The Anarchist Handbook: Pierre-Joseph Proudhon

I’ll be open and admit that I will probably never like Proudhon. We’re axiomatically different in too many ways, but that doesn’t mean that I have to believe everything he thinks is wrong.

In particular, the section that Michael Malice has excerpted for The Anarchist Handbook (Amazon affiliate link) contains a relatively pure expression of anarchist thought with few of his other theories coming into play.

As the third writer covered, he’s the first to write as an avowed anarchist (Godwin and Stirner not really quite fitting the category), and is also probably the easiest so far to understand without some background reading.

European Anarchism

When I started this series, I mentioned that there was a divide between American and European anarchism, and we start seeing that in Proudhon.

Regardless of Stirner’s intentions when he espoused a union of egoists, Proudhon is probably the first of the collectivist anarchists that make up the left-anarchist traditions.

…but when mankind shall have arrived at years of discretion, parties and governments will disappear; thus liberty will grow out of authority, as we have seen Socialism result from absolutism.


One of the distinguishing factors that sets Proudhon apart from Godwin and Stirner is the approach to hierarchies.

Godwin has almost no focus on hierarchy as such. While there is a focus on the idea of the social contract as laid out in the tradition of liberal thinkers, Godwin merely considers the mainstream interpretation of people being born under government and therefore subject to its authority (as in Locke’s writing, for instance) as an irrational deviation.

Stirner is less concerned with the rightness and wrongness of states themselves, but argues that they are entirely arbitrary. While he is against the perceived authority of the state (his statements about “might makes right” seem to me as more of an analysis than a prescription, contrary to some later thinkers’ use of the phrase) he does not assign a judgment of morality or rationality but says that this authority is only a ghost of the mind and not “real” as we might otherwise consider it to be.

Proudhon makes an argument against the state itself.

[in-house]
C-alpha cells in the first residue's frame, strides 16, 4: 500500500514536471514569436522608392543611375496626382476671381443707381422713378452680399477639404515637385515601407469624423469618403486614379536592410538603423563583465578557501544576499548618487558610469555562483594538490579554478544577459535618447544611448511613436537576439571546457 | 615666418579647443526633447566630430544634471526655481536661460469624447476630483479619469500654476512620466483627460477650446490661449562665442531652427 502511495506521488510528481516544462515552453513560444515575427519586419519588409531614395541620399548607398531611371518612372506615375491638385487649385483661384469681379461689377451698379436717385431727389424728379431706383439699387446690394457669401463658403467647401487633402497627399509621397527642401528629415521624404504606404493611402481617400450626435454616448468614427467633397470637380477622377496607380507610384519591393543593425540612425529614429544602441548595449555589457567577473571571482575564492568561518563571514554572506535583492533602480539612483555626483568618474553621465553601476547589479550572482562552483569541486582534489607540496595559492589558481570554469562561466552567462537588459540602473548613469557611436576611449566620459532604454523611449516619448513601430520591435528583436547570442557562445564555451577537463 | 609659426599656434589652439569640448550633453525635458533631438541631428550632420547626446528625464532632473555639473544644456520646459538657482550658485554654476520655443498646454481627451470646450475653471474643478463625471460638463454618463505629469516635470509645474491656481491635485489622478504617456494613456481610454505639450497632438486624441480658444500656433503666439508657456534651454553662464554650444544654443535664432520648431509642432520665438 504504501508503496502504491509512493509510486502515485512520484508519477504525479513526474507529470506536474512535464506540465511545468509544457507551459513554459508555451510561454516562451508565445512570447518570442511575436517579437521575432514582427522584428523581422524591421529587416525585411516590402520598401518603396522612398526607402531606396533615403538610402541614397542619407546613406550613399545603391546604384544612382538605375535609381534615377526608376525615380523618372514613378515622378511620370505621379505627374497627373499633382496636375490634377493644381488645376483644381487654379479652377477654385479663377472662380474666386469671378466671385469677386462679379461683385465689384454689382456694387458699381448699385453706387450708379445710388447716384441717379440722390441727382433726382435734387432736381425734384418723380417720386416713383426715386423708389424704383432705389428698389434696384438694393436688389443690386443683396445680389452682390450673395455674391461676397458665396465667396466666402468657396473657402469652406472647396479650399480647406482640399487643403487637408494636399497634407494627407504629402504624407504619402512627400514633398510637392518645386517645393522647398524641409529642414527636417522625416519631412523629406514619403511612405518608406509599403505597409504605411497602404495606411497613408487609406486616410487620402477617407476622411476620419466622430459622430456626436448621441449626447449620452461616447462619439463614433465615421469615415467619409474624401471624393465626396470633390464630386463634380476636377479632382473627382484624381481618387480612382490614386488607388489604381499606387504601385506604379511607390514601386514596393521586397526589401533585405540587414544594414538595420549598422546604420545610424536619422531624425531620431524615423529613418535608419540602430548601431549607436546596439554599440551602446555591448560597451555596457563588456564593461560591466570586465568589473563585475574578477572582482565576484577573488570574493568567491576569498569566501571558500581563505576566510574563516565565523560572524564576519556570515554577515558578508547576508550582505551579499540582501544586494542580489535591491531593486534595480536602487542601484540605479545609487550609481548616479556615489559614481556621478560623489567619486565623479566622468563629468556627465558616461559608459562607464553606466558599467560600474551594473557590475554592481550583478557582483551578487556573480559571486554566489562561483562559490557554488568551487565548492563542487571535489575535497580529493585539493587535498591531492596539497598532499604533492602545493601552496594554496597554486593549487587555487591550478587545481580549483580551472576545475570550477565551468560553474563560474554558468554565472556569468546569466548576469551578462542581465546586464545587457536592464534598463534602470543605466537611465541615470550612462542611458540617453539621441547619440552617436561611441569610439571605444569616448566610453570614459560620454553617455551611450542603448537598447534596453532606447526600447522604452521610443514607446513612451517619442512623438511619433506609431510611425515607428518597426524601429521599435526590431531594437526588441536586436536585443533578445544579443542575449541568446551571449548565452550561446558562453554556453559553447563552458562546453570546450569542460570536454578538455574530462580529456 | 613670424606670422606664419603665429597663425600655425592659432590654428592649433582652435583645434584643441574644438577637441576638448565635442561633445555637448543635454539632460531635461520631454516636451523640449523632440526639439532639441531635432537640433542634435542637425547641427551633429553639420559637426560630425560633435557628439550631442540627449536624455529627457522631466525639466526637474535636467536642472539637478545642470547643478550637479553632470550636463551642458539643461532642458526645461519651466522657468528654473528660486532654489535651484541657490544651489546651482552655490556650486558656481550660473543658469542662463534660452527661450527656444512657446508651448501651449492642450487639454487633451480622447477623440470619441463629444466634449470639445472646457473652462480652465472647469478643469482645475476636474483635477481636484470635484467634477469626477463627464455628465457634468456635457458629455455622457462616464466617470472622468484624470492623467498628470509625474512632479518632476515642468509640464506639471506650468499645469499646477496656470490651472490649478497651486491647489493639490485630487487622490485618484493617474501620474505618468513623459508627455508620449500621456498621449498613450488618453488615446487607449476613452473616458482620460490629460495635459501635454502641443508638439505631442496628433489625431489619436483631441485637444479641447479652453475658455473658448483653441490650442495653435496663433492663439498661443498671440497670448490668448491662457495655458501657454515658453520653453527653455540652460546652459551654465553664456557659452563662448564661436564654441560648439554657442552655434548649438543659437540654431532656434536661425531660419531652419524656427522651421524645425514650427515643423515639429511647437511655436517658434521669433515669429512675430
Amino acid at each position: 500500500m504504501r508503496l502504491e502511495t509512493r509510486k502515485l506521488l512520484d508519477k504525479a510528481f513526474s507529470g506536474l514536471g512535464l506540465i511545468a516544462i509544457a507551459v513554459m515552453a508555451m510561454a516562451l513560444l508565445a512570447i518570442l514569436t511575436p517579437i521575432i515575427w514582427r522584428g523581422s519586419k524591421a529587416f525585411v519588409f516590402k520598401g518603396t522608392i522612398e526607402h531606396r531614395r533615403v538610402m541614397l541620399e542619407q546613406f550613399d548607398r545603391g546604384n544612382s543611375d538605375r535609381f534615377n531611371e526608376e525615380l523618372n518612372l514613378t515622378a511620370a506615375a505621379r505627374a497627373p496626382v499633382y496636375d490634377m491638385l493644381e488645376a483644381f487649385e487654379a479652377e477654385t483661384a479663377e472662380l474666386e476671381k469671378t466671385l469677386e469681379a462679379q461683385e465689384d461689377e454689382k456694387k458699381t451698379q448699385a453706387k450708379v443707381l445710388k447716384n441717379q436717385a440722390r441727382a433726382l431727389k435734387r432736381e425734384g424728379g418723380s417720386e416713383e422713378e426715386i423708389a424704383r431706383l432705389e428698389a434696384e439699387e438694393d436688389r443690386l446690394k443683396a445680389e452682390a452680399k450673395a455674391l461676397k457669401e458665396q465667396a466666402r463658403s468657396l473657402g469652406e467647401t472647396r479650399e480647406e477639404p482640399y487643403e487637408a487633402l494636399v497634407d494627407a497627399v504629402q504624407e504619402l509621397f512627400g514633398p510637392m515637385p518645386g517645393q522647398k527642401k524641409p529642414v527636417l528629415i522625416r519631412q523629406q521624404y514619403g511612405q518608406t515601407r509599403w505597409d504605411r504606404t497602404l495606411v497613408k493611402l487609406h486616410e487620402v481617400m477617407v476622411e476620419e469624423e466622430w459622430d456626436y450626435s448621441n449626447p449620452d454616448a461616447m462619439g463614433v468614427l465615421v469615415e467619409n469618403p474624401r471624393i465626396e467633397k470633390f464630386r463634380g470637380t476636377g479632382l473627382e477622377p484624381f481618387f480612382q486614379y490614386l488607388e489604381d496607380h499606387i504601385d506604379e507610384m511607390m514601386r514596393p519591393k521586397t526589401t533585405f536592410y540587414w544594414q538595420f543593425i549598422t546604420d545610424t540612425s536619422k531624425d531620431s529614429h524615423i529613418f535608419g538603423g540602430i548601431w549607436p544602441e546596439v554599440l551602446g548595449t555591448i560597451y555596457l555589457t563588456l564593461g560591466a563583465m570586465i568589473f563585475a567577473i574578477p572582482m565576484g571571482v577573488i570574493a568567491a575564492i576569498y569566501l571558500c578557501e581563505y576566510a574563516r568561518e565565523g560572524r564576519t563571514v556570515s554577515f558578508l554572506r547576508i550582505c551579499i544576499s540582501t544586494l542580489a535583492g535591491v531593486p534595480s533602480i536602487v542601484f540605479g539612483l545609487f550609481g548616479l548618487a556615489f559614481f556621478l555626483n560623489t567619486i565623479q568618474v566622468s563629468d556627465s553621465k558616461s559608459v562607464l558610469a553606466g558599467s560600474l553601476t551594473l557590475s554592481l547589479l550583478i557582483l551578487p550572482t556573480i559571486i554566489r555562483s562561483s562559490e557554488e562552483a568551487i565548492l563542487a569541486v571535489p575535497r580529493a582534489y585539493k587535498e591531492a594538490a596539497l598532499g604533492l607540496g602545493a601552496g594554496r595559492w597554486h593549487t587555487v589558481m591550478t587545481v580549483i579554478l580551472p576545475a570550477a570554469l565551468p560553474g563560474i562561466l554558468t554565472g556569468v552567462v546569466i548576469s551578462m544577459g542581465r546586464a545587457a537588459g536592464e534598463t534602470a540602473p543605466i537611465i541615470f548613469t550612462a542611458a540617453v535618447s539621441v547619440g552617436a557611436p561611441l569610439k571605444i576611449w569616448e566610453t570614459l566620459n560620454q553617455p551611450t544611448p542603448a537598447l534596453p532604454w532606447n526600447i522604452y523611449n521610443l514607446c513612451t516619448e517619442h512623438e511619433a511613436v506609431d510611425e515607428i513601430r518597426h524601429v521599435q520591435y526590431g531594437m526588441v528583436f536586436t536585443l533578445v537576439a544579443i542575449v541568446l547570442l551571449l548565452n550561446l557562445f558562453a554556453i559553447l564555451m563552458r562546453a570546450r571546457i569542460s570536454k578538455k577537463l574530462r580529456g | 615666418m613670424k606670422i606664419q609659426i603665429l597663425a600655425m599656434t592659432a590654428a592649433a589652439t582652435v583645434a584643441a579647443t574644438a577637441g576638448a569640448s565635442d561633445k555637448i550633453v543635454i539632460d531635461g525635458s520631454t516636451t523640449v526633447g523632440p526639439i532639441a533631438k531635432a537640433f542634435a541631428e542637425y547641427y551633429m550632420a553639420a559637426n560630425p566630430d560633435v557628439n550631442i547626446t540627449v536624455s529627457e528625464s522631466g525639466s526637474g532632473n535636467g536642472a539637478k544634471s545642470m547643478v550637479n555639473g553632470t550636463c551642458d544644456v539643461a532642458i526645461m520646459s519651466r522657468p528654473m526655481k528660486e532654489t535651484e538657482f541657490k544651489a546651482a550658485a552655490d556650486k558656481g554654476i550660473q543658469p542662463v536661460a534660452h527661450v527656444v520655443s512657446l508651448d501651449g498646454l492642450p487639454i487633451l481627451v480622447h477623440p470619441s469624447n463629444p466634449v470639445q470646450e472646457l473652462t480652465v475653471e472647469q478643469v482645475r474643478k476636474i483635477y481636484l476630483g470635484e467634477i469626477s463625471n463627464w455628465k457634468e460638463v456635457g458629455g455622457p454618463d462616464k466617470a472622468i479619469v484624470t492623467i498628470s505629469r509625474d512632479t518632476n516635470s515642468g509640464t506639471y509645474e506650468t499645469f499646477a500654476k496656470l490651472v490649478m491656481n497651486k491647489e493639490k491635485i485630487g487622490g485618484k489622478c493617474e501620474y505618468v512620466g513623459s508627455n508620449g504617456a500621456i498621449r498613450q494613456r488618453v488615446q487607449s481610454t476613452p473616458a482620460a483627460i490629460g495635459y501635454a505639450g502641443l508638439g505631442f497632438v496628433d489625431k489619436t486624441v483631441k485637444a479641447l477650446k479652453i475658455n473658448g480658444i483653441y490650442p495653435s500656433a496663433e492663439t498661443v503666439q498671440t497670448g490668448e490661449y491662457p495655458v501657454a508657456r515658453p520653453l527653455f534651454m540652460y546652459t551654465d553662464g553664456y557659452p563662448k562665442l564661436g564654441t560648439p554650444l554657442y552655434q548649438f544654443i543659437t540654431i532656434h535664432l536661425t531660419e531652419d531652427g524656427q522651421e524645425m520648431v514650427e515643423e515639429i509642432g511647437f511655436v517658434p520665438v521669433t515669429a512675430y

Unlike Stirner, who condemns most collectivism as nothing more than a “spook”, Proudhon overtly emphasizes the idea of a collective humanity.

This is one place where we can distinguish the anarchism that stems out of liberalism (e.g. “right anarchism” from anarchism that stems out of what we might call the left-wing tradition (e.g. Rousseau).

Proudhon seems to argue for what is essentially a single world order without a government, owing to some sense of moral perfection.

The Utopian

It’s probably not fair to brand Proudhon as a utopian from what I’ve seen in this passage, because he does not explicitly espouse something like a Hegelian-Marxian idea of dialectical history, but there are many places where he just sort of assumes that disorder is caused by social institutions without building a case for this.

Even though Proudhon never really espouses a new Eden or anything so overt (at least as far as I know), he makes it clear from his perspective that society would be better with no ordering hierarchies.

All men are born free and equal;—society is therefore by nature self-governing, i.e. ungovernable; and he who lays his hand on me to govern me is a usurper and tyrant; my declared enemy.


Now, my critique of this would be three things:

Unlike some other thinkers, Proudhon has no given framework for handling society’s order: he says it exists because people are free (correct) and equal (requires clarification). This self-governance is unexplored, which probably gives rise to a legitimate (though cliched) question of “How would anarchy look?”

Of course, most thinkers only speculate on this, but Proudhon does not provide any day-to-day elements of its function (unlike, say, the Rothbardians, who have solutions for handling things down to the way crime can be defined, prevented, and addressed in a stateless social order).

The second is that equality must be defined in context. As someone who falls into the extreme school of von Kuehnelt-Leddihn of rejecting all equality except the equality imparted by the image of God in each person, I have difficulty even considering a broad statement of equality because there are so many different ways one can measure difference.

A prudent man is not equal to a fool. A wanton criminal is not equal to someone who respects others’ property. A worker is not equal to a layabout. Kin is not equal to stranger. It is only in the shadow of the Cross that this can be otherwise.

The third objection is this: by defining all men as starting from a position of freedom and equality, Proudhon leaves no room to determine the nature of the usurper and tyrant without acknowledging that freedom and equality are in flux.

Because of this fluctuation it is clear that society is not self-regulating in such a way that permits Proudhon’s ideas to come to fruition.


Never really having any affinity for the more left-leaning anarchists, I often find their logic confused, but Proudhon is interesting. Michael Malice chose a short passage to represent Proudhon, and I was definitely interested in more, but I also wonder if one reason for this was a natural consequence of Proudhon not getting anywhere.

With that said, Proudhon deserves some respect for the foundational work, as meandering as his thoughts seem to be, and his writing is much more approachable than Stirner’s.

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